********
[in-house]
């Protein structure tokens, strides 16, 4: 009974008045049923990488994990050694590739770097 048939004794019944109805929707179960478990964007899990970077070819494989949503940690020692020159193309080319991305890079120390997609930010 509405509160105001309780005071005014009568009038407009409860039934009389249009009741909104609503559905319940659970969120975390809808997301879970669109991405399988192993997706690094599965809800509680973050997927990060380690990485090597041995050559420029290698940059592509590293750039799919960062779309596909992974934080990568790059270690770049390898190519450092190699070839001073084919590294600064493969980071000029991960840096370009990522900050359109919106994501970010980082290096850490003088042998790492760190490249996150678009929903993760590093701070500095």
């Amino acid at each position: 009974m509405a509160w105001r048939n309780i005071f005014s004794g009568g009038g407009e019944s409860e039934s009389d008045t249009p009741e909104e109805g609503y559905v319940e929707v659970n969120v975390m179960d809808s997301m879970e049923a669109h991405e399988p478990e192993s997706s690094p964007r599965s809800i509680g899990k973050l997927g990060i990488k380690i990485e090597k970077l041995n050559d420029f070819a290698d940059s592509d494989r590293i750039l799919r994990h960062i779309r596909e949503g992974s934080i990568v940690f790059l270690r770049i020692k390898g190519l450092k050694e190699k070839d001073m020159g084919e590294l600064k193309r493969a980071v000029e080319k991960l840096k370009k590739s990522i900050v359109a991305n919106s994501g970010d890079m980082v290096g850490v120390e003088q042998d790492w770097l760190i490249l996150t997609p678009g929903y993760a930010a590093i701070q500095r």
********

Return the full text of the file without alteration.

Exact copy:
[in-house]
């Protein structure tokens, strides 16, 4: 009974008045049923990488994990050694590739770097 048939004794019944109805929707179960478990964007899990970077070819494989949503940690020692020159193309080319991305890079120390997609930010 509405509160105001309780005071005014009568009038407009409860039934009389249009009741909104609503559905319940659970969120975390809808997301879970669109991405399988192993997706690094599965809800509680973050997927990060380690990485090597041995050559420029290698940059592509590293750039799919960062779309596909992974934080990568790059270690770049390898190519450092190699070839001073084919590294600064493969980071000029991960840096370009990522900050359109919106994501970010980082290096850490003088042998790492760190490249996150678009929903993760590093701070500095």
């Amino acid at each position: 009974m509405a509160w105001r048939n309780i005071f005014s004794g009568g009038g407009e019944s409860e039934s009389d008045t249009p009741e909104e109805g609503y559905v319940e929707v659970n969120v975390m179960d809808s997301m879970e049923a669109h991405e399988p478990e192993s997706s690094p964007r599965s809800i509680g899990k973050l997927g990060i990488k380690i990485e090597k970077l041995n050559d420029f070819a290698d940059s592509d494989r590293i750039l799919r994990h960062i779309r596909e949503g992974s934080i990568v940690f790059l270690r770049i020692k390898g190519l450092k050694e190699k070839d001073m020159g084919e590294l600064k193309r493969a980071v000029e080319k991960l840096k370009k590739s990522i900050v359109a991305n919106s994501g970010d890079m980082v290096g850490v120390e003088q042998d790492w770097l760190i490249l996150t997609p678009g929903y993760a930010a590093i701070q500095r």